4 Things You Should Know About Miranda Rights & DUI Stops

DUI Defense Legal Guide

Most people are not aware that during a DUI, the police are not required to read your Miranda rights when they are still conducting the DUI investigation (prior to arrest) or if they have placed you in custody and are not interrogating you.

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Miranda Rights

A Miranda warning, also referred to as Miranda rights, is a right to silence warning given by police to criminal suspects in police custody (custodial interrogation) before they are interrogated to preserve the admissibility of their statements against them in a criminal proceeding.  Despite misconceptions regarding Miranda rights, they are only required where the individual has been taken into custody, i.e. arrested, and is then interrogated.

Miranda rights stem from the protection against self-incrimination in a criminal case in the 5th Amendment to the United States Constitution.  “Miranda” comes from the case Miranda v. Arizona.  In this United States Supreme Court case the court did not set forth an exact wording for these rights however it held that an individual must be advised of their 5th Amendment right to remain free from self-incrimination if 2 conditions are met:  (1) you are under arrest, and (2) the police conduct a custodial interrogation1.  Both conditions must be present otherwise an officer is under no duty to advise of Miranda rights. “Custodial” means post-arrest.  Interrogation must consist of questions designed to elicit incriminating responses.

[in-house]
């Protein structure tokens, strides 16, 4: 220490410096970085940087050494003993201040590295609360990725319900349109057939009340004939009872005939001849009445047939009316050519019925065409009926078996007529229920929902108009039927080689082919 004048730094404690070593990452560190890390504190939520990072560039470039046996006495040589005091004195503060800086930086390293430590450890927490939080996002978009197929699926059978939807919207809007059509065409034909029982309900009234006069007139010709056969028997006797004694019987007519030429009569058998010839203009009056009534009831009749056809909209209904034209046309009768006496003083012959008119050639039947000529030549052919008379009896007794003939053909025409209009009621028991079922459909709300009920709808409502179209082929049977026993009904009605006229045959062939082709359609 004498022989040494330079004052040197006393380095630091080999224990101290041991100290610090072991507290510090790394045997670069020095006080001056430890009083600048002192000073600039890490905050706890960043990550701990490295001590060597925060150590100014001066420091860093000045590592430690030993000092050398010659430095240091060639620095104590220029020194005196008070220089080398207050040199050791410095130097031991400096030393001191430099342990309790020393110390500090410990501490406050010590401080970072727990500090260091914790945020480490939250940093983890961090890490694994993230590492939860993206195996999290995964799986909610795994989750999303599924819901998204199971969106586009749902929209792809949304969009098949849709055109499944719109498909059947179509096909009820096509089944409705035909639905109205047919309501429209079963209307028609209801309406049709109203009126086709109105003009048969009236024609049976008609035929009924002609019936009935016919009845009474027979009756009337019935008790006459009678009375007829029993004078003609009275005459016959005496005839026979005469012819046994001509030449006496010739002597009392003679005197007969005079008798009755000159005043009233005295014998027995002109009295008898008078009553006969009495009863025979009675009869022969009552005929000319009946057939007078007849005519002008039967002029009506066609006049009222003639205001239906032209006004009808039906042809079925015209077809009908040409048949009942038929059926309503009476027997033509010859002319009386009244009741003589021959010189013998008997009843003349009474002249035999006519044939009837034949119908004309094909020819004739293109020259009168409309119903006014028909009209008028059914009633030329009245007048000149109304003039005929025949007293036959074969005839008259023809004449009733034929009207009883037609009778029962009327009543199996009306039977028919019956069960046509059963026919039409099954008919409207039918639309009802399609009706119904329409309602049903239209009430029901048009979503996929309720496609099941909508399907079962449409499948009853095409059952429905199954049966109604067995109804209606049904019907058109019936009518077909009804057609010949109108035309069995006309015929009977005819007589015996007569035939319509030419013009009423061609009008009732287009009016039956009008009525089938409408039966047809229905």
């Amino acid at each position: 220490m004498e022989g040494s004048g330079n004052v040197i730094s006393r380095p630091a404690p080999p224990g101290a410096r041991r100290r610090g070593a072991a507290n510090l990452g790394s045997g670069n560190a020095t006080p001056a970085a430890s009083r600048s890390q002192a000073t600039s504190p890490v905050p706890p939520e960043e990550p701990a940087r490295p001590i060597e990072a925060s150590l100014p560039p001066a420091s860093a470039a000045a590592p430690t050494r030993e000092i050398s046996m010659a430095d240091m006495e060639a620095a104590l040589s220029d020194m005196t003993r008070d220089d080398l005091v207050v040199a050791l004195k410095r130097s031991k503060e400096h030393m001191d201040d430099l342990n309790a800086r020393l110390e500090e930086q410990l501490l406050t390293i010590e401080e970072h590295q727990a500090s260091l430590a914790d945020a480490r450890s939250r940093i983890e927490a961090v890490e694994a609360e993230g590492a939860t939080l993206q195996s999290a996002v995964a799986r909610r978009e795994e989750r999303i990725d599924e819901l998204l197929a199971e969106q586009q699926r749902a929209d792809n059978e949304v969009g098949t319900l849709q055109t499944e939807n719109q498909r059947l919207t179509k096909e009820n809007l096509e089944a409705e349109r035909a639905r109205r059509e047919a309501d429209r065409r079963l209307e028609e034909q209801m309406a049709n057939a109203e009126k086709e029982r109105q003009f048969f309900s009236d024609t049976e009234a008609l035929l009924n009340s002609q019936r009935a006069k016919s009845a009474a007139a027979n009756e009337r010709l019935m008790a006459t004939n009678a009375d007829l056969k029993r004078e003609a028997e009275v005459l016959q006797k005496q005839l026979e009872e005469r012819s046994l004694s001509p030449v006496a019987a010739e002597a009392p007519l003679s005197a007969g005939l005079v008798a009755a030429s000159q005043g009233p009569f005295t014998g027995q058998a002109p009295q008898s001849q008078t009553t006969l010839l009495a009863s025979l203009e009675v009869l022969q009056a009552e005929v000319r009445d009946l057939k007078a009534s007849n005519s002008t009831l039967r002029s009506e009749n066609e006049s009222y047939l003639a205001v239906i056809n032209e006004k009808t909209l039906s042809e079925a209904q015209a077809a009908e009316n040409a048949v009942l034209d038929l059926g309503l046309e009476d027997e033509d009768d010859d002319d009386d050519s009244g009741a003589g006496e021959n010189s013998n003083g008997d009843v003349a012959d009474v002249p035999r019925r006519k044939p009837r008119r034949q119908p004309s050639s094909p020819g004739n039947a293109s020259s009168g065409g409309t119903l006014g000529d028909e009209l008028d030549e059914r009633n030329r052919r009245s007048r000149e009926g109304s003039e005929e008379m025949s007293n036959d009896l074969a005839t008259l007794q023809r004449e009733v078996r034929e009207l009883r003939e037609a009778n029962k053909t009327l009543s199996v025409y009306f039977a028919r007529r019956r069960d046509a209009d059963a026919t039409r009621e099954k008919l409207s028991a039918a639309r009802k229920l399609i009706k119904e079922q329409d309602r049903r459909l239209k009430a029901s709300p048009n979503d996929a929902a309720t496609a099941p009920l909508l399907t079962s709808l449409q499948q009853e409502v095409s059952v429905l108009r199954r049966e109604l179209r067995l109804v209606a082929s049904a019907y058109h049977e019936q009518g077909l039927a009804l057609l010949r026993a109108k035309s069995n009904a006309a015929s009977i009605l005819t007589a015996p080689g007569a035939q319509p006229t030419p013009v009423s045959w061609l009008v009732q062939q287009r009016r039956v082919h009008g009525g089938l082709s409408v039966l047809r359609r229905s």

Miranda & DUI

A typical recitation of Miranda rights is as follows:

You have the right to remain silent.  Anything you say can and will be used against you in a court of law. You have the right to an attorney and have them present with you while you are being questioned.  If you cannot afford to hire an attorney, one will be appointed to represent you before any questioning if you wish.  You may decide at any time to exercise these rights and not answer any questions or make any statements.

To become a valid DUI defense, you must be both in custody and the police have questioned you without first advising you of your Miranda rights. The failure to read such rights is a valid defense.

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Frequently Asked Questions

How do I know when I’m being “interrogated”?

Once you have been pulled over for DUI an officer will ask questions while conducting his investigation.  The investigation for DUI occurs after the stop but before arrest.  During an investigation the officer is looking for signs of impairment.  Part of his investigation will include questions, performance of field sobriety tests and a breath test. You are not obligated during a traffic stop to answer questions.  During a stop you are not yet deprived of your liberty and therefore questions during a DUI investigation are not considered “custodial interrogation” as required for Miranda rights.